You may remember that I wrote recently about designing a long, narrow town garden, well their neighbours liked it and asked me to design theirs too.
Although it was roughly the same shape and size, the clients had more traditional tastes so it needed quite a different approach.
They had lived in the house for a long time and really enjoy gardening, but over the years the garden had evolved without a proper plan and they just weren’t enjoying it anymore…. it had all become a bit of a chore.
We discussed what they wanted, their budget, likes and dislikes and I got lots of clues about their personal taste from their house. Eventually we narrowed it down to this:
- They needed to keep a trellis barrier near the house to contain their cute, but energetic dogs.
- Somewhere pleasant to sit near the house, and plants that would suit the conditions in this part of the garden as they’d struggled to grow plants here.
- A lawn was a must.
- To have a water in some form or other.
- Screening so they could have some privacy, especially in seating areas.
A Concept Plan was produced, a few things were tweaked, and the master-plan was drawn-up:
Gardens need a good, solid lay-out, think of it as the bones of the garden, then whatever the time of year this structure will always be there holding everything together.
With this in mind, the path through the garden was off-set, rather than straight-through from one end to the other, and the garden was divided into three distinct areas:
- The levels were sorted out near the house and grass removed because it’s too shady and tiny areas of lawn aren’t worth bothering with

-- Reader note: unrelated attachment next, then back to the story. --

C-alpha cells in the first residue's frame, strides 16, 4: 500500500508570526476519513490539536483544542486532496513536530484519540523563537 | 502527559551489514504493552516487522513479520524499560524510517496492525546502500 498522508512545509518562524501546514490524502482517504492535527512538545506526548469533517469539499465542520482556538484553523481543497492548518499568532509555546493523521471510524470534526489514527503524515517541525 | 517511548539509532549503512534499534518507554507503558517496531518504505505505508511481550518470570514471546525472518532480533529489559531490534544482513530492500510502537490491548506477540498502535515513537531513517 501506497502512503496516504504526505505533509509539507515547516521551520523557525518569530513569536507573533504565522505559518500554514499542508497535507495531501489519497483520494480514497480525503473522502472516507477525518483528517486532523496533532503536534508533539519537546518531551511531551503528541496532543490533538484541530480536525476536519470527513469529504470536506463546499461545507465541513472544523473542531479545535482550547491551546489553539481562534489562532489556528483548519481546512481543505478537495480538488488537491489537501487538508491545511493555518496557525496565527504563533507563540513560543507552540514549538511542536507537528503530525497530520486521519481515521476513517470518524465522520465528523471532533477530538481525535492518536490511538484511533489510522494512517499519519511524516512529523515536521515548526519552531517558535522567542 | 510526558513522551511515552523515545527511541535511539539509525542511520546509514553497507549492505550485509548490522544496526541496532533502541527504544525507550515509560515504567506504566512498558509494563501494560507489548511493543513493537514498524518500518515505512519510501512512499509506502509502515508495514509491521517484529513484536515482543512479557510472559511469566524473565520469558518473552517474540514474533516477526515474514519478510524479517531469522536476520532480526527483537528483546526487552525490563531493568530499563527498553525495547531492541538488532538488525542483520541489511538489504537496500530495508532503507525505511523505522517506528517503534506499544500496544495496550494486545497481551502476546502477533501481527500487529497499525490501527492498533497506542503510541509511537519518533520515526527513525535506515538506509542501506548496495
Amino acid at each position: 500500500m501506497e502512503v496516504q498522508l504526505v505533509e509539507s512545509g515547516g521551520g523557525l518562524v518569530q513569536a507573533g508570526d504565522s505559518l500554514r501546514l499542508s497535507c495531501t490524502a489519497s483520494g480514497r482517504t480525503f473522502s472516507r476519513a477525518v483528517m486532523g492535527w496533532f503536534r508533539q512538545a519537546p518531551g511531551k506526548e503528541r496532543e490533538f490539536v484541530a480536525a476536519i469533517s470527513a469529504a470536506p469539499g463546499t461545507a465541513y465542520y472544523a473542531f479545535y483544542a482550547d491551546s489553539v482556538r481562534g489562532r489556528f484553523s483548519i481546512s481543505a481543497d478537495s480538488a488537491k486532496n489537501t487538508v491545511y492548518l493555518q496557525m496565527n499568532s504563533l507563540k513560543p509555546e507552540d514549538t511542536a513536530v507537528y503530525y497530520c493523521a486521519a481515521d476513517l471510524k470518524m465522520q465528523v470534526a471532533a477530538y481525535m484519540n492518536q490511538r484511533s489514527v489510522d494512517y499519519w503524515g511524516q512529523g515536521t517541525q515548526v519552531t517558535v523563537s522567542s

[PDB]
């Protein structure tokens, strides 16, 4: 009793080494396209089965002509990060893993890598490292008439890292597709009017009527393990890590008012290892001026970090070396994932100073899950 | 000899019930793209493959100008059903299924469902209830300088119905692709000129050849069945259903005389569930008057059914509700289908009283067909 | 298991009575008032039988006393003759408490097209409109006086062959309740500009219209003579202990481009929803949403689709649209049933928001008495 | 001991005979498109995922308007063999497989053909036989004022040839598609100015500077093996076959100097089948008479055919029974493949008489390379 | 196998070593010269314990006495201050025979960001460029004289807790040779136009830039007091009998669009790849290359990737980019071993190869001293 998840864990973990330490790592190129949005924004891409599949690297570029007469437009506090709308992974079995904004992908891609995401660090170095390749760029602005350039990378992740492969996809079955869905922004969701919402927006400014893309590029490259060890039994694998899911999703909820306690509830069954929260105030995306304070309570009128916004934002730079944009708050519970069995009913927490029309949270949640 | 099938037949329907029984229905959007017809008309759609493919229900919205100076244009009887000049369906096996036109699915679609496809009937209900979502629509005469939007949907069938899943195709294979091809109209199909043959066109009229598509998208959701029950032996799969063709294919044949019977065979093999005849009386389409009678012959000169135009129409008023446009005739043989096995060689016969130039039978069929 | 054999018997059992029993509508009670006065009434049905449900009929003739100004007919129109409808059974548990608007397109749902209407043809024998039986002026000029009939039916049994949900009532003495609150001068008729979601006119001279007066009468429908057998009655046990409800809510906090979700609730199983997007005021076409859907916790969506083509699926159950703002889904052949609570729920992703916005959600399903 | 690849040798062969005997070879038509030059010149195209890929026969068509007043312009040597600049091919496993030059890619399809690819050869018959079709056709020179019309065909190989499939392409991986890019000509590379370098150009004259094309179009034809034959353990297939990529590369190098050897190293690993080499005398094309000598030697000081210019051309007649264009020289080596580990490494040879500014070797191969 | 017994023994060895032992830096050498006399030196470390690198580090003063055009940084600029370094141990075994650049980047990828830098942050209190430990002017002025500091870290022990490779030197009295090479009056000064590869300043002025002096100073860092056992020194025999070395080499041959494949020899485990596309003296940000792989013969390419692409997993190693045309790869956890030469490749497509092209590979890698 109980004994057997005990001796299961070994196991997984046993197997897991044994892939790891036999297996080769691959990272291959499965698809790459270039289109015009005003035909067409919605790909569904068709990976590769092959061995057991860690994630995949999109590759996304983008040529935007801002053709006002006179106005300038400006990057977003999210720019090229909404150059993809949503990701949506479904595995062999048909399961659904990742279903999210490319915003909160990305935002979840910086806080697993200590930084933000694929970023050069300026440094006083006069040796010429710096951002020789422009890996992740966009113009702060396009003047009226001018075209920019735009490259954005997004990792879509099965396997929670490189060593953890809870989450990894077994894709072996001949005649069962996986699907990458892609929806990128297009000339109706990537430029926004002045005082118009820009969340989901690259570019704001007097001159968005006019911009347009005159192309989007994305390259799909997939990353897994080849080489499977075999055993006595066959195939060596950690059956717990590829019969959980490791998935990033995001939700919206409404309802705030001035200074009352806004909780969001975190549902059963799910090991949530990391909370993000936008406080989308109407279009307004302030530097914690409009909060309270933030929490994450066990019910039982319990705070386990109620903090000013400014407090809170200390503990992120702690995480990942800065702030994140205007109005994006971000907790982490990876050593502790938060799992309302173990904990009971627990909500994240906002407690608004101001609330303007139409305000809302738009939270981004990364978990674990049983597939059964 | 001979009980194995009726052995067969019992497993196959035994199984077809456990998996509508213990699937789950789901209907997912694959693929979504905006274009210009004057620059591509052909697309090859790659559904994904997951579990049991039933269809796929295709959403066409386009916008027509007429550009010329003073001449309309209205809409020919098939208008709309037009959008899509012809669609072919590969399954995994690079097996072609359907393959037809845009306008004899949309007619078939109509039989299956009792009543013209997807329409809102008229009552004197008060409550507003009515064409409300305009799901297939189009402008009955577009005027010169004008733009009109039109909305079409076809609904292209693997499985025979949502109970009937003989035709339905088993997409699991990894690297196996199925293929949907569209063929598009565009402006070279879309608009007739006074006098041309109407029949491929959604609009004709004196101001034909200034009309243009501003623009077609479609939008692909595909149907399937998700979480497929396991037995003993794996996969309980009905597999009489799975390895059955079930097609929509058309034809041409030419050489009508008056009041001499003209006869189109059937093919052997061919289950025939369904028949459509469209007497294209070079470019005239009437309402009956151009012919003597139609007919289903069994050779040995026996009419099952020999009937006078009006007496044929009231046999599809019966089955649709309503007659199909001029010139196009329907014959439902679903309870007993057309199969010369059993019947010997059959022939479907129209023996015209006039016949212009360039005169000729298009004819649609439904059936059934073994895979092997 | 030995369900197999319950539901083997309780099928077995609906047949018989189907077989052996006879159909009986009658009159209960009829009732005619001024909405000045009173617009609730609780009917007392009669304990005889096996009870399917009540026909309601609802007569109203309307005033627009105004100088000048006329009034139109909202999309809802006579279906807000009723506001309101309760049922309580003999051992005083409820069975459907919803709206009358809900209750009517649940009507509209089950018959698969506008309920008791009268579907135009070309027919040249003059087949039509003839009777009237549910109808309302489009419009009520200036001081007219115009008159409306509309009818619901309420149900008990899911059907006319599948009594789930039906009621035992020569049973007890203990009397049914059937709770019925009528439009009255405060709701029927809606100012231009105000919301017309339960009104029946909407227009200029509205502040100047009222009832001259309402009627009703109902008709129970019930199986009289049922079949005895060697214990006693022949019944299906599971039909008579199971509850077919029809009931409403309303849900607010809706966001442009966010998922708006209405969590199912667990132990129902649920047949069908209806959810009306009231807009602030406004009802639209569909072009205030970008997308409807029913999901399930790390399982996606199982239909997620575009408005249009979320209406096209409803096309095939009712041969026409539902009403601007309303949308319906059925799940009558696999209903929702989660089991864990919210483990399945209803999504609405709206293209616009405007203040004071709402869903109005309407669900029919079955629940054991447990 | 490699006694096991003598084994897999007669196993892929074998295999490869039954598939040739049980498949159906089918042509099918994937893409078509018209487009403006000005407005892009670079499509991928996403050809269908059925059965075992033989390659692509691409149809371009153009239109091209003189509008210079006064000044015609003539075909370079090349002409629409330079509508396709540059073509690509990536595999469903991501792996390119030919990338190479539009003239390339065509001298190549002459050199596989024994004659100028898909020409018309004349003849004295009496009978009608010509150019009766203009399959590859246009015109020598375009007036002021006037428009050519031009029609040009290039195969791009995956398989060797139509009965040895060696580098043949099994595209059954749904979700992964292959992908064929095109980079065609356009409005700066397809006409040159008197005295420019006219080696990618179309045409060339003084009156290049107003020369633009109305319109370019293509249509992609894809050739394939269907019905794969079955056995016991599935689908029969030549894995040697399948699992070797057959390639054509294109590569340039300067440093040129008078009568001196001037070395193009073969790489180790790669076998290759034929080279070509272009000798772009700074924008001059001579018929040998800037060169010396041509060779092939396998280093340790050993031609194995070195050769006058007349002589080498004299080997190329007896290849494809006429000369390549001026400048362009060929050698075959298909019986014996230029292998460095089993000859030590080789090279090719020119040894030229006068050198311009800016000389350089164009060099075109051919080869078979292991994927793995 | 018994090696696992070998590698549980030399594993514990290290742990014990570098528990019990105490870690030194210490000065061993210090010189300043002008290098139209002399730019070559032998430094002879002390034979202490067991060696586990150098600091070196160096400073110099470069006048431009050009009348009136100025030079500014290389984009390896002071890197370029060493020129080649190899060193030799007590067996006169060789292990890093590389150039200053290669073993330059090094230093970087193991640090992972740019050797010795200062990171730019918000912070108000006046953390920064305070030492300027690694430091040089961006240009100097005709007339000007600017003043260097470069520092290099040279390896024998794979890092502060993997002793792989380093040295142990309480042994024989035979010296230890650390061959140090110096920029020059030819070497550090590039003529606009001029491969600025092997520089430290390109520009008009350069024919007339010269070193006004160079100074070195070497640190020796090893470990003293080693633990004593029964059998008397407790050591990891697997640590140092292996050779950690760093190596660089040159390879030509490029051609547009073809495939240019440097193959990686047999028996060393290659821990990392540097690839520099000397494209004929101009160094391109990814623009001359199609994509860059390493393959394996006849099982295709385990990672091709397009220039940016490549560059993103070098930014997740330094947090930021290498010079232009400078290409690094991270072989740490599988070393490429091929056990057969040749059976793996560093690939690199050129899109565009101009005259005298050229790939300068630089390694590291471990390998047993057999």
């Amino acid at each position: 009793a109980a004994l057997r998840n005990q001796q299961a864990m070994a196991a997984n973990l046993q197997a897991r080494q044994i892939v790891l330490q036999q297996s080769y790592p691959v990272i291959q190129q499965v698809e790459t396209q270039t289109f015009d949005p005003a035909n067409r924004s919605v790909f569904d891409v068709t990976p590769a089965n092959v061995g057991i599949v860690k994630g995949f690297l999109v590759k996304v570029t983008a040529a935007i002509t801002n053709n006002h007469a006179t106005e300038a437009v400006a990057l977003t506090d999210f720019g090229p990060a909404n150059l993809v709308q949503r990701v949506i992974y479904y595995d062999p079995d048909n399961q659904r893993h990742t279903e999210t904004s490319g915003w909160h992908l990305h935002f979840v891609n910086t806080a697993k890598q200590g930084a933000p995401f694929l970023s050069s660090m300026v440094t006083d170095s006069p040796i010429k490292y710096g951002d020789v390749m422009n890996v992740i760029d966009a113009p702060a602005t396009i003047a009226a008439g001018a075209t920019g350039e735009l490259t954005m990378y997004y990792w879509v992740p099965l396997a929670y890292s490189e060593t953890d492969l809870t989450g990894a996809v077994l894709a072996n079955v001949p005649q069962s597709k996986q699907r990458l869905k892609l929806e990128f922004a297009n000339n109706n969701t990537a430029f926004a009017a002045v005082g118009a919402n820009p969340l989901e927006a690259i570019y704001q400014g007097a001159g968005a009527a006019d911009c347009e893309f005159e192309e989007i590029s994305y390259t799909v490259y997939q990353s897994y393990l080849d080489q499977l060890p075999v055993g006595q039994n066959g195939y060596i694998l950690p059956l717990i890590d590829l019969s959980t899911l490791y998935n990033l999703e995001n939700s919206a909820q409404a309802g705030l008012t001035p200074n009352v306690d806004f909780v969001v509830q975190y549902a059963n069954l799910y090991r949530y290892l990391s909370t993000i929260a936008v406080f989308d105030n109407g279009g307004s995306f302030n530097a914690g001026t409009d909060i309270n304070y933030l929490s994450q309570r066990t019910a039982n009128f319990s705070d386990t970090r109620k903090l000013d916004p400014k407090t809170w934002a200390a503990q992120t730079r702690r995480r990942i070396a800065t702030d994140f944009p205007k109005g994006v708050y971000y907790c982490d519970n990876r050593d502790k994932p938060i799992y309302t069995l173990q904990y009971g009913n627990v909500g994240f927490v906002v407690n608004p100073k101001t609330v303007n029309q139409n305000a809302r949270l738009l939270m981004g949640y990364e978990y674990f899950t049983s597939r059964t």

A patio was built with enough room for a table and a couple of chairs. The height of the trellis dividing this area was lowered, so you don’t feel completely cut off from the rest of the garden. A shallow pool was built, the dogs like this and when they’re not around, it encourages birds into the garden.
Plants that like shade such as Hydrangea, Hosta, Pulmonaria, Hellebores were used and small spring flowering bulbs planted, so there’s always something nice to see from the house.
- The middle section has a lawn with a practical stepping stone path through it, and there’s a bench. Plants will eventually partially screen this section from the end of the garden. Notice the compost bins tucked away? We included plenty of soil improver in the new borders and this will be maintained with home-made compost for healthy plants.
- There’s a chunky, timber pergola at the sunny end of the garden with plenty of room for a large table and chairs. A raised brick pool has a small, single fountain and edging that can be perched on.
The choice of lawn and trellis, with small only small areas of paving for seating, made sure the garden was kept in budget.
Isn’t it interesting how gardens of similar shape and size can look so different, each design has to be unique because we’re all different.
What really matters is ending with a garden that suits the individual so they can really connect with it and enjoy using it, don’t you think?
all images: Jill Anderson